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10 tips for sticking to New Year resolutions

Determination to make that life change can wane within a short time, but there are simple ways to stay motivated and help achieve your goals

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Born to run: Downloading the ‘Couch to 5K’ app can help you with your fitness

Born to run: Downloading the ‘Couch to 5K’ app can help you with your fitness

Born to run: Downloading the ‘Couch to 5K’ app can help you with your fitness

The champagne glasses heralding the New Year have been cleared away into the cupboards and now is the time that many people who want to turn over a new leaf make promises to themselves about 365 days of good choices.

New Year’s resolutions often aim to balance out a hedonistic holiday season and focus on physical health and wellbeing, with many people aiming to take up exercise, cut down on treats and embrace vegetables, or spend less time on social media.

But a significant part of the challenge is seeing the resolution through.

So how can we ensure our aspirations will be successful?

1. Be realistic

The easiest way to fall off the wagon when it comes to your New Year’s resolutions is to choose an unattainable goal. If you have a sweet tooth, deciding never to eat sweets again — or at least for the rest of the year — means there’s disappointment in store when cravings strike. According to YouGov, around a quarter of adults who made resolutions in 2020 failed to keep any of them. Only 48% kept some. Instead, you can aim to cut back on some habits you’d like to change instead of giving them up altogether.

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2. Make positive choices

If you’d like to cut back on treats this year, Laura Warren of Elite Living Nutrition insists it’s all about decision-making. “I will be the first one with a treat in my mouth, but it’s the choices you make,” she said. “Rather than picking up a box of Roses, opt for Green & Black’s organic 70, 80 or 90 per cent chocolate, or Lindt chocolate. You will eat far less of them as the percentage of real cocoa is pretty high compared to other brands.”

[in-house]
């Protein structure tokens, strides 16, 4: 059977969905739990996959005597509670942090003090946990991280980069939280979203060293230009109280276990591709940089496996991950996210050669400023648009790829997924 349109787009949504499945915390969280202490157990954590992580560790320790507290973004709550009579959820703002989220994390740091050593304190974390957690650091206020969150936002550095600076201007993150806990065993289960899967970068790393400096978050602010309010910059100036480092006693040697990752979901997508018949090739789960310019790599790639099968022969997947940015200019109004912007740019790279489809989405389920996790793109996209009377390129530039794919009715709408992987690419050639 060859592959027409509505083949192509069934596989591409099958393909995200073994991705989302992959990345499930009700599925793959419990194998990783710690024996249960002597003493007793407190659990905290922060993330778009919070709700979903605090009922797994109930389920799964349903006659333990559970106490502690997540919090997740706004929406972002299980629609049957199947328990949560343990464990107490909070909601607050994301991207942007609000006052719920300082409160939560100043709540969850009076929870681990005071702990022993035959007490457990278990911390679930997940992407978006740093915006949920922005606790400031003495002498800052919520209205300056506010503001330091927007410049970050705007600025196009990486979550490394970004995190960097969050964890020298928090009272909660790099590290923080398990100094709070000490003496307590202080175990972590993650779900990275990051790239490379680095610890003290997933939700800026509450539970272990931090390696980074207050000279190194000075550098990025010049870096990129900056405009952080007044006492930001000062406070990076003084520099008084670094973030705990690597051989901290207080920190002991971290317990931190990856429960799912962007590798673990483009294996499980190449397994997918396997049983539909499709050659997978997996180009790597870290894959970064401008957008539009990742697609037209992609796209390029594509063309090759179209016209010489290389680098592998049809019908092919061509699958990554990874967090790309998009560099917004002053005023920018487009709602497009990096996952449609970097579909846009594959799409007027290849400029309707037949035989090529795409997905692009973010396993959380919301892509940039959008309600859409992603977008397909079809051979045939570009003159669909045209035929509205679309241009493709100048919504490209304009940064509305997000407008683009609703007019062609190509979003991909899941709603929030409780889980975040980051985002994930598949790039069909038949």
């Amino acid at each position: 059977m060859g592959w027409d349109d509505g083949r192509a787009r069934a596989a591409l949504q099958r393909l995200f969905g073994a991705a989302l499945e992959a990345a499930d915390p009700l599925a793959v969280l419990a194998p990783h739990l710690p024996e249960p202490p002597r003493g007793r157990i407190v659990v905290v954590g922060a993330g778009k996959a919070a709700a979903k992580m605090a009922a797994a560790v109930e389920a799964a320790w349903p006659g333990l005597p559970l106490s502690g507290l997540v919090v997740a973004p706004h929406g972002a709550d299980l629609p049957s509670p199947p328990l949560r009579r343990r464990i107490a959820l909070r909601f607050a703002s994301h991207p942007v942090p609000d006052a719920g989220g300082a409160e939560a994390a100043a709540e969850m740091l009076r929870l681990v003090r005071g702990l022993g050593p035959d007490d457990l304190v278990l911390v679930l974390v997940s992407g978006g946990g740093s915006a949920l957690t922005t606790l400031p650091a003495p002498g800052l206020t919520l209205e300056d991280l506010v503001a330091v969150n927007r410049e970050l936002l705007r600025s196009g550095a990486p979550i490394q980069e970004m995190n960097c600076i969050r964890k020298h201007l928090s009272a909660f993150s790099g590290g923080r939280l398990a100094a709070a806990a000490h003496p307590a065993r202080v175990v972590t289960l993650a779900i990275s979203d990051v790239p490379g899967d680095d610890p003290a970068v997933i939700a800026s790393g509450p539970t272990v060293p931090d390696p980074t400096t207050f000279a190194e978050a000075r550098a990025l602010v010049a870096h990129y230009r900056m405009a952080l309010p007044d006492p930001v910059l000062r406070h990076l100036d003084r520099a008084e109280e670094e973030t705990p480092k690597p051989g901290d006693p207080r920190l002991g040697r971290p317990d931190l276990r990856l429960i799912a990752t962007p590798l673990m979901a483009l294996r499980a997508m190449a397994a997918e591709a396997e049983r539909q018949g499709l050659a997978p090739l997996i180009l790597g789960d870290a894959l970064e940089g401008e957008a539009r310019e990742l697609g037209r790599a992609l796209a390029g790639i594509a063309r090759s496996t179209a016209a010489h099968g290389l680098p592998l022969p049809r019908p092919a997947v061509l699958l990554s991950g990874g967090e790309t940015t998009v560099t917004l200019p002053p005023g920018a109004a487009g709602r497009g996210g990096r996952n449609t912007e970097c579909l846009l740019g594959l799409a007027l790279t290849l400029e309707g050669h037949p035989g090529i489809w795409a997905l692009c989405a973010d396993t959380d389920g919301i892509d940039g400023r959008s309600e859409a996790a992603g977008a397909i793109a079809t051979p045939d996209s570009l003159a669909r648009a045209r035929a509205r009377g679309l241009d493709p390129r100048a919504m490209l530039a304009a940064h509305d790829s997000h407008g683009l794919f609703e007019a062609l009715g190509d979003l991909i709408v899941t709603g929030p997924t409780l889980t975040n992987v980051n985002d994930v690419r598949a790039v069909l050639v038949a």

3. Set a SMART plan

If you’ve worked in the corporate world, you’ll be familiar with SMART, an acronym coined in the journal Management Review in 1981 for specific goals. Turns out it can work for resolutions as well as management. To ensure success, your resolution should first of all be specific. So, if you want to lose weight, how much? Next, it should be measurable. So take photos of those stubby fingernails you’re trying to grow. It should be achievable, so set realistic savings goals. It must be relevant to you and what you’d like to achieve. And lastly, it should be time-bound.

4. Stay positive

It’s difficult to make changes to your life but focusing on the negative side will only discourage you. Instead of thinking about how challenging it is to quit smoking, saying no to a drink when all your friends are partaking, or getting up to go to the gym when you’d rather watch television, try and reward yourself with the benefits and impacts it will have on your life. Direct your energy towards the positives to make them happen.